A balanced and nutritious diet plays a crucial role in safeguarding against malnutrition in its various forms and reducing the risk of noncommunicable diseases (NCDs) such as diabetes, heart disease, stroke, and cancer.
Unhealthy eating habits and insufficient physical activity pose significant global health risks. It is crucial to adopt healthy dietary practices from an early age. Breastfeeding plays a vital role in promoting healthy growth and enhancing cognitive development. Additionally, it offers long-term health benefits, including a reduced risk of overweight or obesity, as well as the development of noncommunicable diseases (NCDs) in the future.
Maintaining a balance between energy intake (calories) and energy expenditure is important for overall health. To prevent unhealthy weight gain, it is recommended that total fat intake does not exceed 30% of total energy intake.
Saturated fats should be limited to less than 10% of total energy intake, and trans-fats to less than 1% of total energy intake. It is advised to shift towards consuming unsaturated fats instead of saturated fats and trans-fats, aiming to eliminate industrially-produced trans-fats.
In a healthy diet, the consumption of free sugars should be limited to less than 10% of total energy intake. For additional health benefits, a further reduction to less than 5% of total energy intake is suggested.
To promote heart health and prevent conditions like hypertension, it is recommended to keep salt intake below 5 grams per day (equivalent to less than 2 grams of sodium per day). This helps to reduce the risk of heart disease and stroke in the adult population.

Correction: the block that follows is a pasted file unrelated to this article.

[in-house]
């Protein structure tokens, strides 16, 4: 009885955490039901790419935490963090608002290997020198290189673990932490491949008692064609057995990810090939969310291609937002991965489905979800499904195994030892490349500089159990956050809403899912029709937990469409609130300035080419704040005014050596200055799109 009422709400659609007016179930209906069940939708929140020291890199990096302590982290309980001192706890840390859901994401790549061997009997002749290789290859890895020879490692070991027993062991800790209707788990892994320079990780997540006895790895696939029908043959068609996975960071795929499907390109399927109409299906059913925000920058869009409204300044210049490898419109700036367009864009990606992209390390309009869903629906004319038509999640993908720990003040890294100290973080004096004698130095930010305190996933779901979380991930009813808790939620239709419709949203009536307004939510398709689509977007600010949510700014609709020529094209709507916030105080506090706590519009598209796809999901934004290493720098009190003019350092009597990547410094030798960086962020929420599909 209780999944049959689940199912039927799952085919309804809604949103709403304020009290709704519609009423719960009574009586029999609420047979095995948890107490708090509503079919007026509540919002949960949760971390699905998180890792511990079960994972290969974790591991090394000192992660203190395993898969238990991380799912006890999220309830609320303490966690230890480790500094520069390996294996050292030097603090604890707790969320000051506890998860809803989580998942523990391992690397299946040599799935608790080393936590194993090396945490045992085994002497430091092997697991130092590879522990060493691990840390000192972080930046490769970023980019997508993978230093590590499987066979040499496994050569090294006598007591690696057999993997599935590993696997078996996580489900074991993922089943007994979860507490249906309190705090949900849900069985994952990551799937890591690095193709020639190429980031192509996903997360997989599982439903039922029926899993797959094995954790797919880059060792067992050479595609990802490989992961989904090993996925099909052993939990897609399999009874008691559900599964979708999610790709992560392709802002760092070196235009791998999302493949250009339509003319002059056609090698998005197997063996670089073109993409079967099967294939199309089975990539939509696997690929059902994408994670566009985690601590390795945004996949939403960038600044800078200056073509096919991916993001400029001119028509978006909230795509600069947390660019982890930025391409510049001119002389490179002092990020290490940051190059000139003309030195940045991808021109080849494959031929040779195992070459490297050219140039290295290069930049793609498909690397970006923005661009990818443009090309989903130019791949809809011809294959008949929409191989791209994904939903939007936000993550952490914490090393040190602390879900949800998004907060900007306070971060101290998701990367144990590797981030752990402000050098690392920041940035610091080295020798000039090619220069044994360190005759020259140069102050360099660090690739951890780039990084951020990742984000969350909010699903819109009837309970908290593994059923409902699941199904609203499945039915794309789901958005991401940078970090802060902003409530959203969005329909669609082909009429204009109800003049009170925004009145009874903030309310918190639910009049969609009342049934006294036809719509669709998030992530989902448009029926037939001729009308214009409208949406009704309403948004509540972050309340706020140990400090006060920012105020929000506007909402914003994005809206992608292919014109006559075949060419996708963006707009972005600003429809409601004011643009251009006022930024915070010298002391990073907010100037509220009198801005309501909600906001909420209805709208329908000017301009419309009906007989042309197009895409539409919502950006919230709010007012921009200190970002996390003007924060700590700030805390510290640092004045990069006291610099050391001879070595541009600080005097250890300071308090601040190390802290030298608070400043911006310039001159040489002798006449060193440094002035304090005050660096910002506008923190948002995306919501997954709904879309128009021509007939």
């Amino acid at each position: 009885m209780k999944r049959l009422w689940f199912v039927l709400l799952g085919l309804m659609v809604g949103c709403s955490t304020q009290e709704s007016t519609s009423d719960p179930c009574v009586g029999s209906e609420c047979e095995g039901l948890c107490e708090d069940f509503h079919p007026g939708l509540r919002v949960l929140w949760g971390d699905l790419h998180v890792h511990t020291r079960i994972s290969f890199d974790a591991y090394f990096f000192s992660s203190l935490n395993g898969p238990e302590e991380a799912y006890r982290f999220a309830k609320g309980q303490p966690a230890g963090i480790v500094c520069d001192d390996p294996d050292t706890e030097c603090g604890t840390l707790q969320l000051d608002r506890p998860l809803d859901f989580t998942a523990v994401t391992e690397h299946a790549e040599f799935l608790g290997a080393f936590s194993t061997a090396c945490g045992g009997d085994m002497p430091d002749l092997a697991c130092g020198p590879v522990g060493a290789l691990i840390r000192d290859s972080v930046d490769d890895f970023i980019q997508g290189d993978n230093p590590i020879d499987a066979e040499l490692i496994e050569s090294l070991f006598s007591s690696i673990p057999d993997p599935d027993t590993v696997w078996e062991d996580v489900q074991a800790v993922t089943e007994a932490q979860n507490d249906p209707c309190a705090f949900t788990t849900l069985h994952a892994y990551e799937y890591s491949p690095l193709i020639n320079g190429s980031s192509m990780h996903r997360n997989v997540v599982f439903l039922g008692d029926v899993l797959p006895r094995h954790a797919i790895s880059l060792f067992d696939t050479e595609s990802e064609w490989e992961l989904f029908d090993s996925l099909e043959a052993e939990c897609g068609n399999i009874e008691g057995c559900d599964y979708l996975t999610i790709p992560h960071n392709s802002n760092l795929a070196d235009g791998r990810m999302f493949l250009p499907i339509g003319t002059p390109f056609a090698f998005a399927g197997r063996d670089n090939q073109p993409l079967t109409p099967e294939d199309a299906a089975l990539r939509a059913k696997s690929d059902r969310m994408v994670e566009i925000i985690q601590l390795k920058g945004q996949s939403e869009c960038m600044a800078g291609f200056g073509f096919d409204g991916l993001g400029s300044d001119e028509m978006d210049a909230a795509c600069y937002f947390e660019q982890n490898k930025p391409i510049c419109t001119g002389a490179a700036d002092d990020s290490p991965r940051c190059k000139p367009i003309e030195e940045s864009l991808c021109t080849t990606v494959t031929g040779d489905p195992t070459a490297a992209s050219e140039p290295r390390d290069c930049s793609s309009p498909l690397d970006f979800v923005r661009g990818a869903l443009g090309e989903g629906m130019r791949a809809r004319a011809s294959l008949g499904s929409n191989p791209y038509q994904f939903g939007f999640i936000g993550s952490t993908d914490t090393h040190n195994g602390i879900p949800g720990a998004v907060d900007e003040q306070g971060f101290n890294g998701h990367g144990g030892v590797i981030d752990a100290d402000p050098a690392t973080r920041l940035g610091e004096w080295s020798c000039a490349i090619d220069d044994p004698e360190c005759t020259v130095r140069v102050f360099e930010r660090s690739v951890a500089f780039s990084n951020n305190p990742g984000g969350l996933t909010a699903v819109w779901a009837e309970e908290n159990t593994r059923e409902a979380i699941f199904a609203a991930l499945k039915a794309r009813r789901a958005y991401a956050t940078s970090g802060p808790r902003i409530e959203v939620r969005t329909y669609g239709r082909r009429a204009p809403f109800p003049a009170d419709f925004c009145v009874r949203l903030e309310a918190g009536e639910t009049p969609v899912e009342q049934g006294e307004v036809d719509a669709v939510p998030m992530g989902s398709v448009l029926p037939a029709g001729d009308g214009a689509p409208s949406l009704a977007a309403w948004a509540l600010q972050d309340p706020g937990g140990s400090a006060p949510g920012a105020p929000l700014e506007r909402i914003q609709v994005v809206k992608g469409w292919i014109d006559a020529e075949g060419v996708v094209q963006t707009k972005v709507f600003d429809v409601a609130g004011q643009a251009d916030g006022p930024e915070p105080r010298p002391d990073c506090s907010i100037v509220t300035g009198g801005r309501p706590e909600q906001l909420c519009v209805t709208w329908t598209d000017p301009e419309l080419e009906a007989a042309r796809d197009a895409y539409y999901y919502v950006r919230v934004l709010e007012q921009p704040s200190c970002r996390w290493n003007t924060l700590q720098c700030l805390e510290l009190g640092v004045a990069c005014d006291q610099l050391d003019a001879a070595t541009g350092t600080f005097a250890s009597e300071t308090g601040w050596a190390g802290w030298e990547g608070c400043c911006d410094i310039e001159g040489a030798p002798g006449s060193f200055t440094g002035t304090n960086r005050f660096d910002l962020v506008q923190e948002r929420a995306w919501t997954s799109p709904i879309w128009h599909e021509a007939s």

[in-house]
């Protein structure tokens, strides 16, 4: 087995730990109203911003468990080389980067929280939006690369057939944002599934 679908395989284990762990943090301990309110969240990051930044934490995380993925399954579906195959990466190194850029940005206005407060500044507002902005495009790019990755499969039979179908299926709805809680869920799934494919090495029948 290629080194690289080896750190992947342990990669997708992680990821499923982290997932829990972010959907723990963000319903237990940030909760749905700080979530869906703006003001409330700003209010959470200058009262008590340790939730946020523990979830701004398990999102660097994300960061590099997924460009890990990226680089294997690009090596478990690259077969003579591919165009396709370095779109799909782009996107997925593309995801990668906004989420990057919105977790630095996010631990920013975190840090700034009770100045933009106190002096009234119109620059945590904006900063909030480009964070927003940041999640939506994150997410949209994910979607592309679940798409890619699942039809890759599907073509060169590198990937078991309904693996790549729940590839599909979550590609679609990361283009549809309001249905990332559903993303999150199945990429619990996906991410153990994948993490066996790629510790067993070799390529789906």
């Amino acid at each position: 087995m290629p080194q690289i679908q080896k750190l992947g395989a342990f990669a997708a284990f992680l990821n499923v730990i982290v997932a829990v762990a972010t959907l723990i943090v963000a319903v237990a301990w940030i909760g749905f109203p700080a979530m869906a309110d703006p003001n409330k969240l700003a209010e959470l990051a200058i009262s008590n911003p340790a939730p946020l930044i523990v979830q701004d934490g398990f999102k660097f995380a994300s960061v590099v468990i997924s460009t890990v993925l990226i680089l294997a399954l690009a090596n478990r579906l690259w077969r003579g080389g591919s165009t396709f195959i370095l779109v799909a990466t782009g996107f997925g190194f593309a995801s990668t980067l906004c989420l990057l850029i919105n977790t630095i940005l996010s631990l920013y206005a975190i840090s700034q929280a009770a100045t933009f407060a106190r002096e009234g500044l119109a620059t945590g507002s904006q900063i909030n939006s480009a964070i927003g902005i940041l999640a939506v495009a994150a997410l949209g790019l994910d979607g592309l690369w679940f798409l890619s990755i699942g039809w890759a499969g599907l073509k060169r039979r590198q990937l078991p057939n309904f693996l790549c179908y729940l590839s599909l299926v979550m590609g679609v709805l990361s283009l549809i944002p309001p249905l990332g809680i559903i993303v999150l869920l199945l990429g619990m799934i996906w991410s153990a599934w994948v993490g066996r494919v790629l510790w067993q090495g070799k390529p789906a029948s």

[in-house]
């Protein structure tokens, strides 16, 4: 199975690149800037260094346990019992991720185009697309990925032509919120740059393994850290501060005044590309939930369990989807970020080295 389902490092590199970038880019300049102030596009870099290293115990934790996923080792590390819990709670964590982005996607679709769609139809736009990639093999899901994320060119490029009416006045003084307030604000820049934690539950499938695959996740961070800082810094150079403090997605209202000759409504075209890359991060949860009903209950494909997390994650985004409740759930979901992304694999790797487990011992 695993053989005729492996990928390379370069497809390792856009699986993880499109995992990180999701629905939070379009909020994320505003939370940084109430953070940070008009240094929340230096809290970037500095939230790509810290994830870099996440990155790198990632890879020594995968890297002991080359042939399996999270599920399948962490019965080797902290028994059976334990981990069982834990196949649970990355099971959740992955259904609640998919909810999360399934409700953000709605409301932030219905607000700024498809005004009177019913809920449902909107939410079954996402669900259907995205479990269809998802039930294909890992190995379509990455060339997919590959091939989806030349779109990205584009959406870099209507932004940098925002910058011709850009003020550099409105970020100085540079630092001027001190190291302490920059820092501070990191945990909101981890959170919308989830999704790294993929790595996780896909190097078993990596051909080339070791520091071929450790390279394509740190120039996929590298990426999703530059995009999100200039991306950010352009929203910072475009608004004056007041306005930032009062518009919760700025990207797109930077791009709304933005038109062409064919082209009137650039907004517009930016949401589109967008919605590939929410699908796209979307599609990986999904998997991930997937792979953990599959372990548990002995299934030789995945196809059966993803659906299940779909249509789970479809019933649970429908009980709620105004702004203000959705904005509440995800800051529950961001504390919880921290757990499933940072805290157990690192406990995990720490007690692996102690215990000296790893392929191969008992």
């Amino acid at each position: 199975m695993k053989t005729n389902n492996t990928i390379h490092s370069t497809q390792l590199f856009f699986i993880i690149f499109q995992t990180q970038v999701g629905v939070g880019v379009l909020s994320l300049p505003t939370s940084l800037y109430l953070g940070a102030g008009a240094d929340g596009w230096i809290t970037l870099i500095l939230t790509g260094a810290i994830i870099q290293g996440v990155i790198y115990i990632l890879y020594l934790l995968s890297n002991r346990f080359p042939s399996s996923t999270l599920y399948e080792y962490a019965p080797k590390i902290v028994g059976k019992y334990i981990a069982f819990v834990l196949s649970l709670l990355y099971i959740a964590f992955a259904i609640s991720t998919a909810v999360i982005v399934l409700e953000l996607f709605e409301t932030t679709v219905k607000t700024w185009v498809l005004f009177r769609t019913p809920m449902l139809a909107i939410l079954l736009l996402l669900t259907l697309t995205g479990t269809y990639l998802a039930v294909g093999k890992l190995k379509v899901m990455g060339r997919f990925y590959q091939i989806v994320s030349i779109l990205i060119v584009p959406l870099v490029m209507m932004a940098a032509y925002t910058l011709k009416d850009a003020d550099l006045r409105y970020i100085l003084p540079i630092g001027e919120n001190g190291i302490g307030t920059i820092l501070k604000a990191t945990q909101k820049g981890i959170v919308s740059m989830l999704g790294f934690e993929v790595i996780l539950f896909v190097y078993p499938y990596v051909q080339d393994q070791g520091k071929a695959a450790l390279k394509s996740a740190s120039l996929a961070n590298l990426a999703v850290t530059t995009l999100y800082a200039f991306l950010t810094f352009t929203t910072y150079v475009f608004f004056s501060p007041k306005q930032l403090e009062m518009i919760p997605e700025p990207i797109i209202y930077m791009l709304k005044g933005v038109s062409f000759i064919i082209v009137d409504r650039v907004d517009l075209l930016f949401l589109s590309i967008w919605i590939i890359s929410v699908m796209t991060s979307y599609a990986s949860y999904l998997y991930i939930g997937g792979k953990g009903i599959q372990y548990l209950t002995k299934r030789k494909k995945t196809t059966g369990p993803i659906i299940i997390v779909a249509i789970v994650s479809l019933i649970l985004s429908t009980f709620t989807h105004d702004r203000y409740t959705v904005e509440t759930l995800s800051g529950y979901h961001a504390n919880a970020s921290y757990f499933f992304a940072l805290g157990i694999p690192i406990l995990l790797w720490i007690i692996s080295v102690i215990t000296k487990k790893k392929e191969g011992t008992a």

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Some of the questions our patients often ask us
A healthy diet includes a balanced intake of nutrients, including fruits, vegetables, whole grains, lean proteins, and healthy fats. It focuses on moderation, variety, and portion control.
Eating a healthy diet provides essential nutrients for growth, development, and overall well-being. It helps prevent chronic diseases, supports a strong immune system, maintains a healthy weight, and improves energy levels.
You can add fruits and vegetables to your diet by including them in meals and snacks. Opt for fresh, frozen, or canned options without added sugars or salt. Experiment with different recipes and cooking methods to make them more enjoyable.
Carbohydrates are a major source of energy for the body. They should come from whole grains, legumes, and fruits, which provide fiber and essential nutrients. Limit refined carbohydrates and sugary foods as they offer less nutritional value.
Counting calories is not essential for everyone, but portion control is important. Focus on mindful eating, listen to your body’s hunger and fullness cues, and choose nutrient-dense foods to support a healthy weight.
To reduce added sugar intake, read food labels and avoid sugary drinks, sweets, and processed snacks. Opt for natural sweeteners like fruits or use spices like cinnamon or vanilla to enhance flavor without adding sugar.
Not all fats are unhealthy. Healthy fats, such as those found in avocados, nuts, seeds, and olive oil, are beneficial for heart health. Avoid or limit saturated and trans fats found in fried foods, processed snacks, and fatty meats.
Yes, a healthy diet can be tailored to meet individual needs or preferences, such as vegetarian or vegan diets, gluten-free diets, or specific allergies. It’s important to seek guidance from a healthcare professional or registered dietitian for personalized advice.
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